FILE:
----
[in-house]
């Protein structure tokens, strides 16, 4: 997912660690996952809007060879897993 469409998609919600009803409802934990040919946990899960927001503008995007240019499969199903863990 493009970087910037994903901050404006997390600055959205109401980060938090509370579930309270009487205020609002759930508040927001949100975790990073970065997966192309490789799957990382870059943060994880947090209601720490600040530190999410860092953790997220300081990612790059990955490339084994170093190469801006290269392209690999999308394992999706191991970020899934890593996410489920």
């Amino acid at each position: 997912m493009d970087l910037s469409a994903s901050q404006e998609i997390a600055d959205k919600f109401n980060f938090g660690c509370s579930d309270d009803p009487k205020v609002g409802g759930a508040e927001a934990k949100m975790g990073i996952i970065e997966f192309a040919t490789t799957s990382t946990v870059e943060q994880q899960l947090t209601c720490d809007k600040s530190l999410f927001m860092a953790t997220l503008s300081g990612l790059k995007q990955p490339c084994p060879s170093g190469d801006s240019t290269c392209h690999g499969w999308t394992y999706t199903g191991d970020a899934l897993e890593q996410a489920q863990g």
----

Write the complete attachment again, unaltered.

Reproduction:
[in-house]
């Protein structure tokens, strides 16, 4: 997912660690996952809007060879897993 469409998609919600009803409802934990040919946990899960927001503008995007240019499969199903863990 493009970087910037994903901050404006997390600055959205109401980060938090509370579930309270009487205020609002759930508040927001949100975790990073970065997966192309490789799957990382870059943060994880947090209601720490600040530190999410860092953790997220300081990612790059990955490339084994170093190469801006290269392209690999999308394992999706191991970020899934890593996410489920």
């Amino acid at each position: 997912m493009d970087l910037s469409a994903s901050q404006e998609i997390a600055d959205k919600f109401n980060f938090g660690c509370s579930d309270d009803p009487k205020v609002g409802g759930a508040e927001a934990k949100m975790g990073i996952i970065e997966f192309a040919t490789t799957s990382t946990v870059e943060q994880q899960l947090t209601c720490d809007k600040s530190l999410f927001m860092a953790t997220l503008s300081g990612l790059k995007q990955p490339c084994p060879s170093g190469d801006s240019t290269c392209h690999g499969w999308t394992y999706t199903g191991d970020a899934l897993e890593q996410a489920q863990g």